subtlety of Huckleberry Finn
but as a look at some of the left-overs of a great writer, it does
the job. And from the man who opined, when the U.S. invaded the
Philippines in 1898, that the stars and bars
should be replaced by the skull and cross-bones,
it is great fun to encounter challenges to convention that, radical
in their day, stand still relevant to our time. One could possibly
conclude that narrow minds not only live on but pretty much dominate
across eras... so far.
Battle For Paradise applies the insights
Namoi Klein shared in her important book, Shock
Doctrine, to Puerto Rico after Hurricane
Maria. In what she calls Disaster Capitalism, state actors collude
with ideologues and business interests to enact radical, unpopular
policies and programs while the populace is preoccupied with some
crisis. The Patriot Act is an example, passed during the 911 trauma,
as is the dismantling of the New Orleans' public school system and
public housing in the wake of hurricane Katrina.
Rico was already in crisis when Maria
struck. The island is essentially a U.S. colony, the inhabitants
having no right to vote nor representation in Washington DC, although
they have U.S. citizenship. Puerto Rico provided low-wage workers for
off-shore factories, attracted also by low taxes. These tax laws
expired in 2006 creating a devastating flight of companies to even
cheaper labor and tax locales. The government's response was to
borrow money. Of course, eventually payback falls due. The next step,
as Greece can tell you, is austerity. The U.S. congress passed
PROMESA, a law that created a 7-member panel, 6 of whom did not live
on the island, to oversee island finances, holding veto power over
elected officials. This ploy is not restricted to colonies, it has
been used in Michigan by that conservative governor to aid in the
general project among the rulers to expand the third
world to the whole world. Many islanders
refer to this measure as a coup d'etat
and the panel as La Junta.
Their predictable solutions are privatization of public resources,
cuts to pensions and services, schools... the course big capital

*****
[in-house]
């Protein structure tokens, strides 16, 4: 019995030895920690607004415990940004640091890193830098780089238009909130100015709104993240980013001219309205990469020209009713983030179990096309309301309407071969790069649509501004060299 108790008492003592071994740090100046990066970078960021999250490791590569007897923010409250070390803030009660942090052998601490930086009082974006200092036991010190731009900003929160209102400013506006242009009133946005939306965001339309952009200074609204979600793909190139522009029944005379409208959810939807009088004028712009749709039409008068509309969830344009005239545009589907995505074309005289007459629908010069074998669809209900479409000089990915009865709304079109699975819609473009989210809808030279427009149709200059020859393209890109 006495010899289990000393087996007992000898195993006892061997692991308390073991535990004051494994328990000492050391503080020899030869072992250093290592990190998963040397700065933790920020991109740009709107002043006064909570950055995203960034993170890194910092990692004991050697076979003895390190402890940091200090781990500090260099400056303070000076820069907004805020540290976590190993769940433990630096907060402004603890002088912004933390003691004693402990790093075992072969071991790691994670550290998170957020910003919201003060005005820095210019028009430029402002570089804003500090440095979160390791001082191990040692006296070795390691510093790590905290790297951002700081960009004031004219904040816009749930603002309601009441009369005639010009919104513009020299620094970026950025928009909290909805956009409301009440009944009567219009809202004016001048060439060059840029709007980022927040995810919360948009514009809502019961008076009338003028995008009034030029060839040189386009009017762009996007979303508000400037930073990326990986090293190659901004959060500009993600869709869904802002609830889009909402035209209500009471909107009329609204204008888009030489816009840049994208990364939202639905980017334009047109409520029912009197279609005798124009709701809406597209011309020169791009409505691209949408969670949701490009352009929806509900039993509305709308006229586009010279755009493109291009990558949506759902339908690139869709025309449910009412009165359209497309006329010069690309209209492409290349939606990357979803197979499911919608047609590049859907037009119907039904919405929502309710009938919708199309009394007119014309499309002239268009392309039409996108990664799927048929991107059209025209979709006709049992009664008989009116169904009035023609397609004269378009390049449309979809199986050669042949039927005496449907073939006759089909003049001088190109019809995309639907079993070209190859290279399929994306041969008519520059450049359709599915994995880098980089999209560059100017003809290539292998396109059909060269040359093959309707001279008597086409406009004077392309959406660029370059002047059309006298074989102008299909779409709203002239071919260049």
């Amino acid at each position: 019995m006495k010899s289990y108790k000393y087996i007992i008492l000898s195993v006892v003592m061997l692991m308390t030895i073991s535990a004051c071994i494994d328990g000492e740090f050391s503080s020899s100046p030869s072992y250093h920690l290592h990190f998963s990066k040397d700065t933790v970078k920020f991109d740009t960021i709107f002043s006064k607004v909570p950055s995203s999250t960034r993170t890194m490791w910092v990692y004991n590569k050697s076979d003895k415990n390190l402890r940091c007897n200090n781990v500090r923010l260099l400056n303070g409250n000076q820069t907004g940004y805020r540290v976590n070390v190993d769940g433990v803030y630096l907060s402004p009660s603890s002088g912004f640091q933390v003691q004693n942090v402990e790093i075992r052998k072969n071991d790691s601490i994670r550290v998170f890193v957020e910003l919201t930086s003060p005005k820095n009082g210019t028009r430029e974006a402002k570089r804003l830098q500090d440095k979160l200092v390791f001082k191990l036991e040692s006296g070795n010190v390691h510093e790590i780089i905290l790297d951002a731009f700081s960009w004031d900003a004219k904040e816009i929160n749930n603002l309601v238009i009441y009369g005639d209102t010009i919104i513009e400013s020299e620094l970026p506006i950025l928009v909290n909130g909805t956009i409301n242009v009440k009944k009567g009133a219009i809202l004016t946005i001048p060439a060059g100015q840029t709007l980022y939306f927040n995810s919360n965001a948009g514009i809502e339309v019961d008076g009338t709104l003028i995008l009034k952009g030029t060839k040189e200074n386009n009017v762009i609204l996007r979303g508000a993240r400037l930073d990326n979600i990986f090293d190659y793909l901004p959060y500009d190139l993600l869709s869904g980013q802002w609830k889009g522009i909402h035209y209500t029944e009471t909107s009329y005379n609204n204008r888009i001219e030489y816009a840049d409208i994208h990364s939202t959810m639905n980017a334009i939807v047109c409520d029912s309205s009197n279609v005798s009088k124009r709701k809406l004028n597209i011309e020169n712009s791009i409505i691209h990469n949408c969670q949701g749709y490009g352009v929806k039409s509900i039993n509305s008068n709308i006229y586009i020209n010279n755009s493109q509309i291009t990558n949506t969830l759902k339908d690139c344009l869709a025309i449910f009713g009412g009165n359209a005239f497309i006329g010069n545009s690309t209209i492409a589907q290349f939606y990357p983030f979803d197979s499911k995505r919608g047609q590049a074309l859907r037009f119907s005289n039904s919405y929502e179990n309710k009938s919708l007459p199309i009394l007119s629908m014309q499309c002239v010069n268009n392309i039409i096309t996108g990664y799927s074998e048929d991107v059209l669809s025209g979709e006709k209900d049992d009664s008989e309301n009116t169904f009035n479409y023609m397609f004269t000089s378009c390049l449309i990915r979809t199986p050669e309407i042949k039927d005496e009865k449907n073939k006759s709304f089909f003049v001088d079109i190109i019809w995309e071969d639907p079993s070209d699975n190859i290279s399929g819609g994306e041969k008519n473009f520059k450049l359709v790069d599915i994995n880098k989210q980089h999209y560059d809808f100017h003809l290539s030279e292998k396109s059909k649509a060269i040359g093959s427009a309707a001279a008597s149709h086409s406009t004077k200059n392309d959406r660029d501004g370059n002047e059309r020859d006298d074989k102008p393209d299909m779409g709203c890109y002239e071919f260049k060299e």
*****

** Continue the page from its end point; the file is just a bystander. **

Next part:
would have us believe is inevitable and the only road back to
stability. Stability always translates into a reassuring climate for
Rico has a history also of resistence. The dictum that, “we are
many they are few”, empowering to the many, fearsome to the few,
plays out across the planet. The many
have strength in numbers, the few
have resources to obfuscate, confuse, divide since they mostly
control the discussion via ownership of the media, disproportionate
influence on government and other institutions. In Puerto Rico's case
the many are in various states of economic trauma while the few meet
in plush hotels and plan to turn the island into a gated tax haven
for the well-heeled.
not quite all are traumatized. Some of the population came through
successfully than others. While much of the island still lacks
electricity, some small areas had solar and this is up and running.
Organic farms fared better than the mono crop agriculture that was
completely wiped out. These community activists seek alternatives to
the corporate way which has rendered the island heavily dependent on
food imports and fossil fuel, centralized energy grids. The Battle of
Klein's title is here, the capitalist money-chasing, elitist greed
enthusiasts - the few – versus the people, an old old story, an
ancient struggle, nearly always won by the few... but not always.
has done a video on the subject also, of the same title.